"Look for example at the tiny fraction of our Congress who have served in the military, and then look at the even tinier fraction that of that same body whose children display that service."

Such a disconnect also leads to Congresscritters responding to urgent requests for equipment that will save lives by refusing to talk about it and instead asking why 18 year old soldiers aren't allowed to drink beer.

Anonymous said...

What could be worse? Perhaps a military class that feels all those things, as well as believing that it is morally superior, better disciplined, better educated, and better informed than the civilians it works for.

Tam said...

Anon 11:14,

Any proposed solutions to that ailment, or are you as lost as me?

DaddyBear said...

A society that divorces itself from its military is one step away from hiring foreigners to defend it and fight its wars. At that point,it is only a matter of time before the mercenaries become conquerors.

Bubblehead Les. said...

From Kipling's "Tommy":
"Yes, makin mock o" uniforms that guard you while you sleep Is cheaper than them uniforms, an' they're starvation cheap; An' hustlin' drunken soldiers when they're goin' large abit Is five times better business than paradin' in full kit.....While it's Tommy this, an' Tommy that, an' Tommy fall be'ind,", But it's "Please to walk in FRONT sir, when there's trouble in the wind...."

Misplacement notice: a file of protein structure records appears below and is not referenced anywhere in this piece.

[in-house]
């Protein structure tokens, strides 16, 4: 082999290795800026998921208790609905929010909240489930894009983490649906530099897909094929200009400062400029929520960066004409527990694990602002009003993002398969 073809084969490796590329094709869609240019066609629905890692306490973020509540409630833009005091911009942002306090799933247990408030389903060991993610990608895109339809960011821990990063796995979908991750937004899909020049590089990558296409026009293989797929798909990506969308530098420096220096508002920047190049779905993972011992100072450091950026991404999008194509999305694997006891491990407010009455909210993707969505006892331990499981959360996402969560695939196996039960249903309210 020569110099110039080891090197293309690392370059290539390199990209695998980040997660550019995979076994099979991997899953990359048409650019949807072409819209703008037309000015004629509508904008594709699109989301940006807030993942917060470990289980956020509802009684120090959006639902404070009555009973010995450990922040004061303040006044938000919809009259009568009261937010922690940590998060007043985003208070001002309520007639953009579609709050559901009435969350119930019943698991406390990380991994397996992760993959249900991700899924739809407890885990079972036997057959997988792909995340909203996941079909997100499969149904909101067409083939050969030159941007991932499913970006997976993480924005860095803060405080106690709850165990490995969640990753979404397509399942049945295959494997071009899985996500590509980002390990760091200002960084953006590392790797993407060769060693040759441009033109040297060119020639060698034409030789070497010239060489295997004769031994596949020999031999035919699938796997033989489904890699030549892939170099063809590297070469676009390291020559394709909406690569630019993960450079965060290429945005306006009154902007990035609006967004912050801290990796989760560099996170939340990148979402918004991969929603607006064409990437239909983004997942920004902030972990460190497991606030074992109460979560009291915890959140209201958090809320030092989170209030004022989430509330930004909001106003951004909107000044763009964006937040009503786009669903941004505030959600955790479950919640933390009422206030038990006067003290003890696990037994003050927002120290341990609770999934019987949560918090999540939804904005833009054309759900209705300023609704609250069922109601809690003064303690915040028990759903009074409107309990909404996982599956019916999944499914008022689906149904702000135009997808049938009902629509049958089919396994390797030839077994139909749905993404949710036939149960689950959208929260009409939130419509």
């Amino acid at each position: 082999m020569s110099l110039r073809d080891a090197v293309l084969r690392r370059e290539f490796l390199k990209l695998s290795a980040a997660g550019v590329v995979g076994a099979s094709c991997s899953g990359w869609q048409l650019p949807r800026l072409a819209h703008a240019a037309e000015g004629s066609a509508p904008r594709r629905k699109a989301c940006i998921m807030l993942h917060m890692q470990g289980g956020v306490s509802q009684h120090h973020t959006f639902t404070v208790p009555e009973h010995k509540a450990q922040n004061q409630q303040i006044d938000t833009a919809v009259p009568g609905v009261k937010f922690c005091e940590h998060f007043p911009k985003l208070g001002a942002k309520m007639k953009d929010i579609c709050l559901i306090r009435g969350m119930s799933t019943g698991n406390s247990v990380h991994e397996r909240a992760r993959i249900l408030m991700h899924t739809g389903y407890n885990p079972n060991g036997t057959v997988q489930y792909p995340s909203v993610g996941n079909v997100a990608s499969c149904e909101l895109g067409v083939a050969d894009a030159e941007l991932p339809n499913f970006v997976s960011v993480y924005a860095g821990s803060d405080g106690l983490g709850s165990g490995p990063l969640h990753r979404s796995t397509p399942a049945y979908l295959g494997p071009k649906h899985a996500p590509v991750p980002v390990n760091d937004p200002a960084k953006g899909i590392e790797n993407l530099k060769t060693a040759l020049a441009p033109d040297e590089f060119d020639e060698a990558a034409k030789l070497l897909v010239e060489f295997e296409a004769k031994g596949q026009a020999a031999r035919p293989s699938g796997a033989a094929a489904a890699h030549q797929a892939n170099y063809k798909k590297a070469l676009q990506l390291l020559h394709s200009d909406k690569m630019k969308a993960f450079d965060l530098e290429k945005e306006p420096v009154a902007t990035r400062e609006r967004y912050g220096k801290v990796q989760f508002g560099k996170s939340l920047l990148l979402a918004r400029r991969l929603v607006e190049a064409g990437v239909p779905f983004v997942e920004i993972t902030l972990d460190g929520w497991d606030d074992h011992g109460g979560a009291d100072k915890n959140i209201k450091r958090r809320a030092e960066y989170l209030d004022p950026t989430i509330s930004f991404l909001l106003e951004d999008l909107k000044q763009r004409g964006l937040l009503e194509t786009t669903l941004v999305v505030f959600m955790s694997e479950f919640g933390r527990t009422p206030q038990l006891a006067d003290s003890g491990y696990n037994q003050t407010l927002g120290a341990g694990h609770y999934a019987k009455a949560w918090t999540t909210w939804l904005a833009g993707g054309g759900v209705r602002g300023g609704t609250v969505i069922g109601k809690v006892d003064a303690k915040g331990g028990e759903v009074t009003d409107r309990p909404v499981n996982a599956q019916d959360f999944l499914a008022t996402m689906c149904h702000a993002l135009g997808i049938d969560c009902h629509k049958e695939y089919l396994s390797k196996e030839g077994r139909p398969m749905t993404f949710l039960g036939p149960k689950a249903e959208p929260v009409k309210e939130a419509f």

Not only Rome, Tam. But you asked How much worse? Well, the Idiots that have assumed Control of the Gov't seem to have forgotten that they have sent a couple of million young people to fight Barbarians over the last decade, and most of them are back home. Add in the 25 million or so other Vets still alive (granted, I don't expect the Survivors of the Bataan Death March or the Bulge or the Frozen Chosen to be in Combat Shape, God Bless them all!), and some of the Scouts have reported that the Rubicon lays just ahead......

Tam said...

Bubblehead Les,

"Well, the Idiots that have assumed Control of the Gov't seem to have forgotten that they have sent a couple of million young people to fight Barbarians over the last decade, and most of them are back home."

I don't think the average American has any idea how many troops have been deployed where for how long...

Ask the next person you meet where Camp Bondsteel is and how many troops are based there.

JimB said...

So.. Just what's wrong with a draft??? As long as it's universal, no excemptions or deferments and open to both sexes it would be fine. Probably remove that sence of entitlement from a lot of people and make the truly grow up.

Ian Argent said...